Lawyers to shed light on legality of City’s power cuts

2019-03-14 14:36
Gavel and scales

Gavel and scales

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More than a year after embarking on its controversial electricity disconnections drive, the City is finally getting its legal team to interpret its bylaws to determine the legality of its actions.

This was recently revealed by acting municipal manager Neli Ngcobo following a meeting with the attorneys of the Hilton Ratepayers Association (HRA) — which threatened to take Msunduzi to court over the disconnections.

The HRA challenged the legality of most of Msunduzi’s disconnections, which allegedly flouted the City’s own by-laws.

The organisation mandated a Pietermaritzburg law firm Tatham Wilkes Inc to engage the City on its members’ behalf.

Ngcobo said during the recent meeting the parties discussed the interpretation of the bylaw, which was “found to be a challenge”.

“We must first get our legal [unit] — which was present at the meeting — to look at the bylaw and interpret it for the municipality so that we make some changes if there is a need,” she said.

Ngcobo was responding to comments by DA councillor Ross Strachan who warned council that the municipality was inviting a big lawsuit over the unjust and incorrect power cuts.

In an article in The Witness published on February 2018, residents expressed their outrage at hundreds of electricity meters being disconnected in a single weekend without warning.

Some said they were on prepaid electricity but nonetheless were disconnected. In that article the City said the disconnections were part of a programme that had started in September 2017.

Although the exact figures were not immediately available on Wednesday as to how many disconnections have been carried out since, the drive has been ongoing and has targeted residential, business and government departments that are alleged to be in arrears.

Strachan said at the meeting that he understood the reasons that Msunduzi had embarked on the extensive disconnections campaign.

This had to do with the City’s multi-billion rand debtors book as some consumers were not paying for services and that compromised the municipality’s finances. “But we’ve got a lawsuit waiting to happen and it’s going to be a big lawsuit,” warned Strachan.

‘Some contractors break laws’

Strachan said some of the contractors who were employed to carry out the disconnections were not abiding by the law.

He said there were constant complaints about how they forcefully entered people’s properties when they needed to access the electricity meters.

“They are breaking and entering. They are trespassing into properties without any authority from the SAPS. They could be anyone from the street — they don’t present any identification proving who they are,” said Strachan.

He said sometimes the contractors also cut off the wrong properties and sometimes people were incorrectly disconnected — which was unfair to those affected.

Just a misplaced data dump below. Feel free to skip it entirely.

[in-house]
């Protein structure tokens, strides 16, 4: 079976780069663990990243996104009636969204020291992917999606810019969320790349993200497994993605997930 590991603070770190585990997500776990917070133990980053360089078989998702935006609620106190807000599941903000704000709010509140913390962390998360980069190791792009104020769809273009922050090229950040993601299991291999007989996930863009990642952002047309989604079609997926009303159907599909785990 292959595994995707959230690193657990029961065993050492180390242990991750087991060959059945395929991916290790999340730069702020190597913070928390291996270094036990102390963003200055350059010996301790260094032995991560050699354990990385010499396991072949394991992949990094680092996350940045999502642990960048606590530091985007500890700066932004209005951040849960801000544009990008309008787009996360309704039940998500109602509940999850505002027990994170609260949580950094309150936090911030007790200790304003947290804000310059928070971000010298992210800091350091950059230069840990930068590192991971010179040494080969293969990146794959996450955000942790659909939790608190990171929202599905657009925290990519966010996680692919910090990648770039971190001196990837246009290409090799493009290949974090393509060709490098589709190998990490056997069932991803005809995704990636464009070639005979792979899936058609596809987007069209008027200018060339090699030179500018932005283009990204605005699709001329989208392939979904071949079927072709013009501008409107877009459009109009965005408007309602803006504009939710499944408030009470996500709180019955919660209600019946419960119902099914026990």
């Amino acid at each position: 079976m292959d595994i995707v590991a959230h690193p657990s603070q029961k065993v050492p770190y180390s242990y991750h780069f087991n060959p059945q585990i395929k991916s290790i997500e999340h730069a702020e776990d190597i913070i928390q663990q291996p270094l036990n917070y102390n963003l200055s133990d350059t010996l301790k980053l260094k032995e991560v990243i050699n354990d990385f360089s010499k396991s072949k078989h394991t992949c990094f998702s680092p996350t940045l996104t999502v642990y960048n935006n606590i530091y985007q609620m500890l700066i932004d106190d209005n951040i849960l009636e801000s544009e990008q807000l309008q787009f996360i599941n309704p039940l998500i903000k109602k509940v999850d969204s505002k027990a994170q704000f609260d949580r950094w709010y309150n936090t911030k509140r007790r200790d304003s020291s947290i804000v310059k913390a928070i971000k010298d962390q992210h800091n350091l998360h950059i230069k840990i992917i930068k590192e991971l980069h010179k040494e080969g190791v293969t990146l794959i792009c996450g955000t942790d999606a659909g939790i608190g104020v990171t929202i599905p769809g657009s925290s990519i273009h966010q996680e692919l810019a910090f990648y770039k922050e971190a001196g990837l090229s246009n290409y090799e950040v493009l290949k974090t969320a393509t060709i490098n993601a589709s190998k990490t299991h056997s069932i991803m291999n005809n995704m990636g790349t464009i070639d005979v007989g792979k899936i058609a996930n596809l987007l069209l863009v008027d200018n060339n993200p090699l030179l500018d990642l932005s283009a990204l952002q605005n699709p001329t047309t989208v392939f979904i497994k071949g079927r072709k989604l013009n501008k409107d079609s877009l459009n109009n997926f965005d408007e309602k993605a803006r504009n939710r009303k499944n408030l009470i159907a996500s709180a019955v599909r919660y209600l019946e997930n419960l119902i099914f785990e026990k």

The HRA said the municipality had a right to effect legal disconnections but of late some people were being unjustly cut off.

The Witness previously reported that power cuts without prior notice having been issued to property owners were procedurally unfair and in violation of consumers’ constitutional rights.

However, Msunduzi maintained that their disconnections were within the confines of the law as notices were printed at the bottom of the utility bill.

Some of the HRA members who had been cut off were reportedly later found to be up to date with their payments.

There have also been reports that sometimes consumers were given a “notice” by the contractors who came to disconnect their power supply.

HRA also had Tatham Wilkes Inc compile a circular on Msunduzi’s right to disconnect electricity supply to residential customers, which was distributed to its members last month.

It states that the City’s right to disconnect supply was subject to several requirements, including giving reasonable opportunity to the consumer to make representations in respect of the intended disconnection.

The document further explains that the municipality or its contractors had the right, in terms of both the bylaws and the Municipal Systems Act, to access the property and the consumer may not obstruct such access, for the purposes of effecting a legal disconnection.

Scottsville councillor Vic Winterbach asked if it would not be better for Msunduzi to place a moratorium on the disconnections considering that clarity was still being sought on the interpretation of the bylaw that governs them.

Ngcobo appealed to the councillors to allow the legal department to provide the interpretation of the bylaw before making any decision on the matter.

She said that should be in a month’s time.

“The priority here — that all the councillors should understand — [is that] our budgets in terms of the municipality are based on the [revenue] collections.

“So I’m really not understanding when you say let’s put a moratorium. What are we saying because we haven’t even seen the interpretation of the bylaw?” she said.

 

Read more on:    pietermaritzburg  |  msunduzi municipality
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